Foto Argonne National Laboratory

Researchers observe ultra-fast birth of radicals

Thursday 16 Jan 20
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by Jesper Spangsmark

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The results of the project were published in Science (online) on 10 January 2020. (link)
An international research team which includes DTU has contributed to a greater understanding of how ionizing radiation harms cells, and how we can protect ourselves against it.

Understanding how ionizing radiation (including UV and radioactive radiation) interacts with water and forms radicals has a key bearing on such diverse areas as nuclear power, aerospace, and X-ray examinations. Not least because these radicals can diffuse through an organism and damage virtually any macromolecule, including DNA, RNA, and proteins.

To understand this proton transmission reaction, for example in the human body, it is necessary to be able to observe and document some of the quickest chemical reactions that exist.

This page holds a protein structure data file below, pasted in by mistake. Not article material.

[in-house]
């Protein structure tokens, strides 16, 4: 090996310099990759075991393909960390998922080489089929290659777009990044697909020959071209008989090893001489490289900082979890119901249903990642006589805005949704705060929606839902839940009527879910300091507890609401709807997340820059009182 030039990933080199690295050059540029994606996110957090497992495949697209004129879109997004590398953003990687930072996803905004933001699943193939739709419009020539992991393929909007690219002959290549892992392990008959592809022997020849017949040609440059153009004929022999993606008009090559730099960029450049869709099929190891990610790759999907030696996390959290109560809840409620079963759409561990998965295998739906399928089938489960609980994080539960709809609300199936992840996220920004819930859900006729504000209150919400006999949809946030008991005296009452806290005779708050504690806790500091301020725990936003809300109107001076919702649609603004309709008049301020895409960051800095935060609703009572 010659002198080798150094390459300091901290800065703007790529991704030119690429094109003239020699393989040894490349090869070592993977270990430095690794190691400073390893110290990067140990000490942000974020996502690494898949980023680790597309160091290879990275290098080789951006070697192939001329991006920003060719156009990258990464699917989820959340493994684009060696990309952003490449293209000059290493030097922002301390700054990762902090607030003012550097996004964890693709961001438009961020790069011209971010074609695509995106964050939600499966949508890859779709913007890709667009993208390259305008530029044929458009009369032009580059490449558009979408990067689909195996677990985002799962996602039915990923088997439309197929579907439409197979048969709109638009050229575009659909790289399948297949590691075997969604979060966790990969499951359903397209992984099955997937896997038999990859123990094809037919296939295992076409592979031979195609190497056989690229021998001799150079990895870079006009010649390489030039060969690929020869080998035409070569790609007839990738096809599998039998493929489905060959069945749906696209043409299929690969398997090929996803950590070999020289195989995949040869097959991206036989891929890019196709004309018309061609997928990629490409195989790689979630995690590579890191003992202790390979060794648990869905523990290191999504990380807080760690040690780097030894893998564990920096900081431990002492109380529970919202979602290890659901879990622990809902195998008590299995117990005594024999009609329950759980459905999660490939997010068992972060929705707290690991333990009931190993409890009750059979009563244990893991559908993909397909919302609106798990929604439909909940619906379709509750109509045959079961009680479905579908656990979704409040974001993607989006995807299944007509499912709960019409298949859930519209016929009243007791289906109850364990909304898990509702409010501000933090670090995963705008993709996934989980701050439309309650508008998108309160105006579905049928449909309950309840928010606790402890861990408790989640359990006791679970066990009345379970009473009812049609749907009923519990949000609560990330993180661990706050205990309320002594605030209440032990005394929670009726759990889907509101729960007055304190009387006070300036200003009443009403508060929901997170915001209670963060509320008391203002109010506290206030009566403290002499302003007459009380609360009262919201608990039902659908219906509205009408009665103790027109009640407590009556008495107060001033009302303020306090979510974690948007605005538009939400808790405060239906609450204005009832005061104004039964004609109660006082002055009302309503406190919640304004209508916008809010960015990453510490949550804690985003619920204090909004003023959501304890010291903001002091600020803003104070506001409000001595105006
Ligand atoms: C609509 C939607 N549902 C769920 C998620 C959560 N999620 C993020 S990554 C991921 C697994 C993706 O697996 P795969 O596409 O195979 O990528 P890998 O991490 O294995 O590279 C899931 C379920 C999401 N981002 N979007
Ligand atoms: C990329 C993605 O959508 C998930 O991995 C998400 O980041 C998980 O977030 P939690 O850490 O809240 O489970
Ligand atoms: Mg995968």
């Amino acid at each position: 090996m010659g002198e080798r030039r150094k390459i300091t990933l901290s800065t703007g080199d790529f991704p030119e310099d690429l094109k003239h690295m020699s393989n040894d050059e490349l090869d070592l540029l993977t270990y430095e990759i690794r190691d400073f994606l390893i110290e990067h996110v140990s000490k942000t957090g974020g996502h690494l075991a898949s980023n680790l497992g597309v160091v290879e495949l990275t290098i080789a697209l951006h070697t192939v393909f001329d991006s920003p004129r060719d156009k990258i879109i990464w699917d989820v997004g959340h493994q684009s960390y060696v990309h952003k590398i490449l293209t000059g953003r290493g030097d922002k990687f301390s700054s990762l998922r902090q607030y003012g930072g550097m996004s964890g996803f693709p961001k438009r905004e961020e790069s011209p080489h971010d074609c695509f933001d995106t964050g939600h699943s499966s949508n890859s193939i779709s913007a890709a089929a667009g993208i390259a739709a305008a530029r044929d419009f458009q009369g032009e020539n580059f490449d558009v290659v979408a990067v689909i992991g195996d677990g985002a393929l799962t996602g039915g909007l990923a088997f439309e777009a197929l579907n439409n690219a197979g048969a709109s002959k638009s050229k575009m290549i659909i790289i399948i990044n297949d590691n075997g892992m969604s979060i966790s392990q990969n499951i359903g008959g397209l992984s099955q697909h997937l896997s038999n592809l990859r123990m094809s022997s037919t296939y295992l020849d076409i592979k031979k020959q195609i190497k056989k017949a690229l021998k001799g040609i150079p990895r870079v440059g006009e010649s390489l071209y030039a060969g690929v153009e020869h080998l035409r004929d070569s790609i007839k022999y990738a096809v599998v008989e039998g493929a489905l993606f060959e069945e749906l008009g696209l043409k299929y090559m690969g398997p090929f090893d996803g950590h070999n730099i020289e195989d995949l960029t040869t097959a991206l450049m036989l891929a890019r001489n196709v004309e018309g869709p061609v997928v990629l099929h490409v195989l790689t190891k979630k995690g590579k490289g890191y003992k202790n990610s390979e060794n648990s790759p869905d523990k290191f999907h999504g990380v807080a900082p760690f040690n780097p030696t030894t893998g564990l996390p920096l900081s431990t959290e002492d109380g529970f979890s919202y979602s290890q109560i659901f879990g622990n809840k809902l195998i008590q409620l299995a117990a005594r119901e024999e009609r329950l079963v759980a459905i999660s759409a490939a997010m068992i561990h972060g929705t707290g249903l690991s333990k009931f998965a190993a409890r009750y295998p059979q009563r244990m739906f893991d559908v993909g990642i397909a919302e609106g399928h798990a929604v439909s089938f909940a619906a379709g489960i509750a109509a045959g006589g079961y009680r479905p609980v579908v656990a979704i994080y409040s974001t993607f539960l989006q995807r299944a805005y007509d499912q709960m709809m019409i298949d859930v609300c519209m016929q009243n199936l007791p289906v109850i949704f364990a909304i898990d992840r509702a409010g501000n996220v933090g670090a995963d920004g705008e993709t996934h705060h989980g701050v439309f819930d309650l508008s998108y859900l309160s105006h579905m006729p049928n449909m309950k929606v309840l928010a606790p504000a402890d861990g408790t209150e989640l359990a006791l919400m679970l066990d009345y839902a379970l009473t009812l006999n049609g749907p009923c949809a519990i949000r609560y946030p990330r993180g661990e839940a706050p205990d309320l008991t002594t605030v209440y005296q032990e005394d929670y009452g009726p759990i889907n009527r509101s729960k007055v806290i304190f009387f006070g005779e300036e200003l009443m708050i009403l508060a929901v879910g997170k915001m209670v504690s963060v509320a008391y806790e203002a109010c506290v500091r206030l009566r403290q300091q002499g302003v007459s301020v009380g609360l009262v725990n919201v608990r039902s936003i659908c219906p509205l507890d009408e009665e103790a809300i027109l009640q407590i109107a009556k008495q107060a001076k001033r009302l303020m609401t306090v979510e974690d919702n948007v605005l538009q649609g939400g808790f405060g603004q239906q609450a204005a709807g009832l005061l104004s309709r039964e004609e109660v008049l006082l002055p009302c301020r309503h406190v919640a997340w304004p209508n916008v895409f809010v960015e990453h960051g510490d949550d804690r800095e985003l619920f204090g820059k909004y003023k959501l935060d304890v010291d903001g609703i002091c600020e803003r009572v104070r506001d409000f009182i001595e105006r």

In a worldwide collaboration led by the Argonne National Laboratory, a multidisciplinary science and engineering research centre under the U.S. Department of Energy, and with the participation of DTU, researchers have for the first time witnessed the proton transfer reaction after the ionization of liquid water.

The observation was made using an ultra-fast X-ray electron laser, and was analysed using software that was developed with the participation of PhD student Khadijeh Khalili from DTU.

“In collaboration with researchers from several countries, we managed to successfully develop a piece of software that enables us to translate the observations into a kind of ‘film’ of so-called radicals being created, even though this is a process that takes place within a billionth of a second,” explains Khalili, who works on a daily basis at the ERC centre Solar Energy Enabled for the World by High-resolution Imaging (SEEWHI) at DTU.

DTU professor Jens Wenzel Andreasen, who runs SEEWHI, is thrilled with the result, and welcomes the fact that it stems from cooperation not just between different countries, but also across various research areas:

“DTU’s contribution to observing the ultra-fast radicals is rooted in the methods which SEEWHI has developed to study cargo transfer in molecules which are used for organic solar cells. This is an outstanding example of how groundbreaking technology can often be applied across research disciplines and areas.”

By understanding the timescale for the formation of the aggressive group of so-called hydroxyl radicals, and thereby gain a deeper understanding of radiolysis in water, it may eventually be possible to develop strategies to suppress this central process in the formation of radiation damage.

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